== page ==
Duke Lacrosse DNA: Mystery Man Revealed


The second round of DNA test results in the Duke University rape investigation show "no conclusive match'' to any lacrosse players, defense attorneys said, but a vaginal swab of the alleged rape victim produced DNA from a "single male source'' -- a man not on the lacrosse team who did not attend a March 13 party that was the site of the alleged rape.

Defense attorney Joe Cheshire declined to identify the mystery man or his connection to the alleged victim, but ABC News' Law and Justice Unit has learned that the unnamed source of the DNA is the alleged victim's "boyfriend," according to her mother.

ABC News is withholding the name of the man because he is apparently not a target of the investigation. Records indicate that Durham, N.C., police gave the "boyfriend'' a cheek swab to collect DNA on May 3, ABC News' Law and Justice Unit has learned exclusively.

It is unclear if or how the first DNA tests missed what appears to be the only foreign genetic material found on the alleged victim's body, defense attorneys said. Two Duke lacrosse players were indicted more than two weeks before the cheek swab was taken from the "boyfriend."

It is also unclear whether the alleged victim had sex with the "boyfriend" the night she claims to have been raped by three Duke lacrosse players. DNA experts tell ABC News that genetic traces of semen can remain in the body up to six days after intercouse.

Defense attorneys declined to release the actual report, saying that it contained the name of the "single male source.''

Durham District Attorney Mike Nifong did not return a call to his home Friday night requesting his reaction to the defense attorneys' press conference. Nifong has said recently that he would be undeterred by a lack of conclusive DNA evidence.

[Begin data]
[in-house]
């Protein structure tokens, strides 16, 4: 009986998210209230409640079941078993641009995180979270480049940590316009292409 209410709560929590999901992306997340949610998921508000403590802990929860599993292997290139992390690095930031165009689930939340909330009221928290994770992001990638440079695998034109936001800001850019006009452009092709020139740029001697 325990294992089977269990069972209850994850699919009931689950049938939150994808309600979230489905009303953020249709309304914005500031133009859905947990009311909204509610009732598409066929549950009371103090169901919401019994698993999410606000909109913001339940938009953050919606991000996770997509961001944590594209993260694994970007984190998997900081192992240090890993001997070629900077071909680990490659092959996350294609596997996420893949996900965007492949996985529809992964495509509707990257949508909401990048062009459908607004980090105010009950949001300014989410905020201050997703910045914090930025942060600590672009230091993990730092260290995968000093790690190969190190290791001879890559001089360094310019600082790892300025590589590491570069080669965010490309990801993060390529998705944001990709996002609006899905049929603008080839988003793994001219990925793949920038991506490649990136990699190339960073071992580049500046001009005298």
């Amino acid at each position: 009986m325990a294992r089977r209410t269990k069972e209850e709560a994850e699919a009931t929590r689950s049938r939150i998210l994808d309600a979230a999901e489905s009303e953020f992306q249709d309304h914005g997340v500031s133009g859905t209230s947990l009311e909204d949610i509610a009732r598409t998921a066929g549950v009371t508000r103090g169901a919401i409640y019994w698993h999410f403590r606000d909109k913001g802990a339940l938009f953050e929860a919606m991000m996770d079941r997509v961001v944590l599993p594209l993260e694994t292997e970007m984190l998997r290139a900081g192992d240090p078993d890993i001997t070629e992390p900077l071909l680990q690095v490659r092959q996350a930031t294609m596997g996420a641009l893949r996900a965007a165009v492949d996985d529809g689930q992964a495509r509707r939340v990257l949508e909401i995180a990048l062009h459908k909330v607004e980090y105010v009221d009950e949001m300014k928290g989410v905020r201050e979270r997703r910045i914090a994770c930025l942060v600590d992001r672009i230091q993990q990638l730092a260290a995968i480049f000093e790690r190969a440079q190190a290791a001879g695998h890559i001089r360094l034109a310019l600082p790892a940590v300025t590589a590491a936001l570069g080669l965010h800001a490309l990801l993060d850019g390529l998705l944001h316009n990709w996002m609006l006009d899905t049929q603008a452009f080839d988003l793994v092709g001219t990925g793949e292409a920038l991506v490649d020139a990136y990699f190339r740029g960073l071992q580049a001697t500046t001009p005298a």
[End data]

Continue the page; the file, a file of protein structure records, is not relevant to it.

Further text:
Experts say that the absence of conclusive DNA evidence would not necessarily be a fatal blow to the prosecution's case. They cite a figure stating that 75 percent to 80 percent of rape prosecutions do not involve forensic evidence such as DNA.

"The truth is if you speak to crime lab directors, they will tell you that in only a relatively small number of cases is there any DNA evidence," said Peter Neufeld, co-founder and co-director of the Innocence Project, which uses DNA to free people wrongly imprisoned. "In rape cases, there is an expectation of DNA. But like many expectations, often it is misplaced."

According to defense attorneys, neither Colin Finnerty nor Reade Seligmann, the two men charged, appear anywhere in the latest report. The two were charged with rape, kidnapping and sexual assault. None of either men's DNA has turned up in any test results, defense attorneys said.

Chesire conceded Friday that the results show that genetic material from beneath a plastic fingernail recovered from a garbage can at the scene of the alleged crime has "some characteristics'' of "one or two'' players' DNA, but that none of the tests show any conclusive matches. He acknowledged that the report names a third player, but declined to identify that player.

On Thursday, ABC News reported that prosecutors believe they have DNA evidence that could link a third player to the alleged attack.

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